I didn’t think Comicon could get any better, but then I didn’t count on Joss Whedon. Joss is, in some sense, the reigning god of this subculture – the person whose presence validates the entire tone that comic culture sets. As I listened to him speak today about his work, brilliantly and articulately – with that same respect for the audience that all practitioners in this genre share – I found myself thinking about the nature of this comic culture.
And I realize that what is unique about it is the sense that creators in comic culture are not merely creating art – they are also explicitly creating community. When you watch all seven seasons of “Buffy the Vampire Slayer” (Whedon’s masterpiece) you realize that it’s not merely a work of fiction, but rather a work that explicitly aims to help a community define itself.
And what is so interesting about this community is that it is explicitly a community of outsider culture – people who redefine “cool” in terms not of being the big bad, but rather by their ability to maintain an unwaveringly clear point of view about the nature of power and its ability to corrupt. A generation that looks not toward traditional American macho heroes like Rambo (the later one) or John Wayne, but rather to somebody like Barack Obama, who holds out the promise that he – and we – can look at a problem with a cool head and an ability to reason through problems.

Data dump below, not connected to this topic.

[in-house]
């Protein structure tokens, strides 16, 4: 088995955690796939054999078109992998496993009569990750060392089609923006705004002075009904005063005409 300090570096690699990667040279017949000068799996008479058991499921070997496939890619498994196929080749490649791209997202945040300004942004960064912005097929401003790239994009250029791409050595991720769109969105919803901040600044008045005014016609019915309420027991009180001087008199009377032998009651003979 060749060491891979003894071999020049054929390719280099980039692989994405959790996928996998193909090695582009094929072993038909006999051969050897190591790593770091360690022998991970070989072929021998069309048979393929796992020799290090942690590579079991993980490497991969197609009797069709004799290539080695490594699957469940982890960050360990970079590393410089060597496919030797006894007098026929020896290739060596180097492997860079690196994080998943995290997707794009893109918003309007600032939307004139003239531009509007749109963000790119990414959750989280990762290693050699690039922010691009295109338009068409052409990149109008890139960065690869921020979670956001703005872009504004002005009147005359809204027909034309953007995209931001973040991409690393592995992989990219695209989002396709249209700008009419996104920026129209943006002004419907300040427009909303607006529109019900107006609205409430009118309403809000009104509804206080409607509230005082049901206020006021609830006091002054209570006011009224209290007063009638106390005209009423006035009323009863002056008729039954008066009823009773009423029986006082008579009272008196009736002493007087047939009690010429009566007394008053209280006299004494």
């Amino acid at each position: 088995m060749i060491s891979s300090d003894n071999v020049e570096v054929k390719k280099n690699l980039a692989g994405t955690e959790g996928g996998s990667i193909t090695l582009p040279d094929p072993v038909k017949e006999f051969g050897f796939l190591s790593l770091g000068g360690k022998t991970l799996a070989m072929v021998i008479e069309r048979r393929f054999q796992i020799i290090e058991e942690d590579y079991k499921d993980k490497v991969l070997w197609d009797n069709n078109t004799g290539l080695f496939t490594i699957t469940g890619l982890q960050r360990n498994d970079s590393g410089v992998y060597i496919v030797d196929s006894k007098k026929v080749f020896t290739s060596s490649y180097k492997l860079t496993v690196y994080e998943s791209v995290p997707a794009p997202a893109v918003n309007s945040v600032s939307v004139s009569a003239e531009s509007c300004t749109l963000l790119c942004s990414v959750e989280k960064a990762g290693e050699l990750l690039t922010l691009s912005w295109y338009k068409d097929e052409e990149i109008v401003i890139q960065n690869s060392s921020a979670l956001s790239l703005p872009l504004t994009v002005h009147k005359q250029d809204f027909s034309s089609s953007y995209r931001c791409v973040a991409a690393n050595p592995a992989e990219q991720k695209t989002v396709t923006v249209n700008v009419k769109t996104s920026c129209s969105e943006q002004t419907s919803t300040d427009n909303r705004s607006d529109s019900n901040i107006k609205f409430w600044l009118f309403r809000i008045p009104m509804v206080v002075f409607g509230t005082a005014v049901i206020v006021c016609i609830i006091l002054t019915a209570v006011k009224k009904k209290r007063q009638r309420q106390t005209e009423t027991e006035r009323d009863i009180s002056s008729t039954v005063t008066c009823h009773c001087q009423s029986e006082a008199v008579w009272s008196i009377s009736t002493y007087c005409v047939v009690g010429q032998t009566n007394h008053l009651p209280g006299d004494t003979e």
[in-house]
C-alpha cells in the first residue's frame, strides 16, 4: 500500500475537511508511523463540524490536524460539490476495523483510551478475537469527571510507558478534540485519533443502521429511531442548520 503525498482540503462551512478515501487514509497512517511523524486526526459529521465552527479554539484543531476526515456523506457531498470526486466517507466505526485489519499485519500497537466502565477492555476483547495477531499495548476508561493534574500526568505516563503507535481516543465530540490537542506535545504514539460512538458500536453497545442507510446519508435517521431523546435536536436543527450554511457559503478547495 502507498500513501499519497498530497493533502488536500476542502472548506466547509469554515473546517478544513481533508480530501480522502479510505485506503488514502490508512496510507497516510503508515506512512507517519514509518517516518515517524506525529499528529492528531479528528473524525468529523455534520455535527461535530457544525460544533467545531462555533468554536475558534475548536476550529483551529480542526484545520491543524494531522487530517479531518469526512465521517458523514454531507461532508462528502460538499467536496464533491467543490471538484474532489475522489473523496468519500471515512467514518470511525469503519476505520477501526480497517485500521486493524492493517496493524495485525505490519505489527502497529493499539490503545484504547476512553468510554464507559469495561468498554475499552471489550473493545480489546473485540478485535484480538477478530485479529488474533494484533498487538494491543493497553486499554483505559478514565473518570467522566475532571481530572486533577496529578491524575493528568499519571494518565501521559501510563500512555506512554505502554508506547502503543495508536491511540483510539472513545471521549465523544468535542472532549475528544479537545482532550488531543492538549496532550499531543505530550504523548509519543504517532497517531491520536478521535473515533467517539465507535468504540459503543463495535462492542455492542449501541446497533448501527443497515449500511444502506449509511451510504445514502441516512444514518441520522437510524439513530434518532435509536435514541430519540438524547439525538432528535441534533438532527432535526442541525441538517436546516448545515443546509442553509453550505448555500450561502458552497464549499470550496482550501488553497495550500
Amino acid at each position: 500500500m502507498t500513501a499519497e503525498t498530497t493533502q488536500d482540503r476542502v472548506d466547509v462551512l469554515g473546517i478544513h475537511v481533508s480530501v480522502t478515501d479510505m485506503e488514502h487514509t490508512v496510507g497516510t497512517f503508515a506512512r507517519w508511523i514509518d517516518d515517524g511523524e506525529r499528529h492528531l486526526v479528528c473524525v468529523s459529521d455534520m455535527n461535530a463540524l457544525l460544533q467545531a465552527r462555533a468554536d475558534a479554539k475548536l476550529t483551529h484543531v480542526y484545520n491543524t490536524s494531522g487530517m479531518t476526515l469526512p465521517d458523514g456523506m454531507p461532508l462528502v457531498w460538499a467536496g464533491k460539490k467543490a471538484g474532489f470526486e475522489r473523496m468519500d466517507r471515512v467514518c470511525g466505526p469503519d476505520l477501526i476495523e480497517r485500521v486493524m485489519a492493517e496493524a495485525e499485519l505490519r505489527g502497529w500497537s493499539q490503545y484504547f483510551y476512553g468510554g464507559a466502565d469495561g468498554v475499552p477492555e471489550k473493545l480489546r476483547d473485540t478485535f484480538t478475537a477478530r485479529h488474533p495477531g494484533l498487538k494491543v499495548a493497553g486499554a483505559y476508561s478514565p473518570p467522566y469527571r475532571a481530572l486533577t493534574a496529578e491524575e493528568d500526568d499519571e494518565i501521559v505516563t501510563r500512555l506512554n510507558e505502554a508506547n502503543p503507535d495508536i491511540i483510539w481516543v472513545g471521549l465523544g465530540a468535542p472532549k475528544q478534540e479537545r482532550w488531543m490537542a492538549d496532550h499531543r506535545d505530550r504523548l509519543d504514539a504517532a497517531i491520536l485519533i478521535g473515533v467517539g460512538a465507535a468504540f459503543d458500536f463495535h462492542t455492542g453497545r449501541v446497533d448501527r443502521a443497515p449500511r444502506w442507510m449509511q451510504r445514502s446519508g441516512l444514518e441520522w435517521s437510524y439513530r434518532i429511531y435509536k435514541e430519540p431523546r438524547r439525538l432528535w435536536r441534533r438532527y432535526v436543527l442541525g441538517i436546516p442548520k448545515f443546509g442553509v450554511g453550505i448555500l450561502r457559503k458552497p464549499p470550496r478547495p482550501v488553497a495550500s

And it occurred to me that the rise of more thoughtful and reflective popular literature, as written by Joss Whedon and Aaron Sorkine, has prefigured the current ascendency of a consensus of reason, as opposed to a consensus of “shock and awe”.
And that’s a good thing.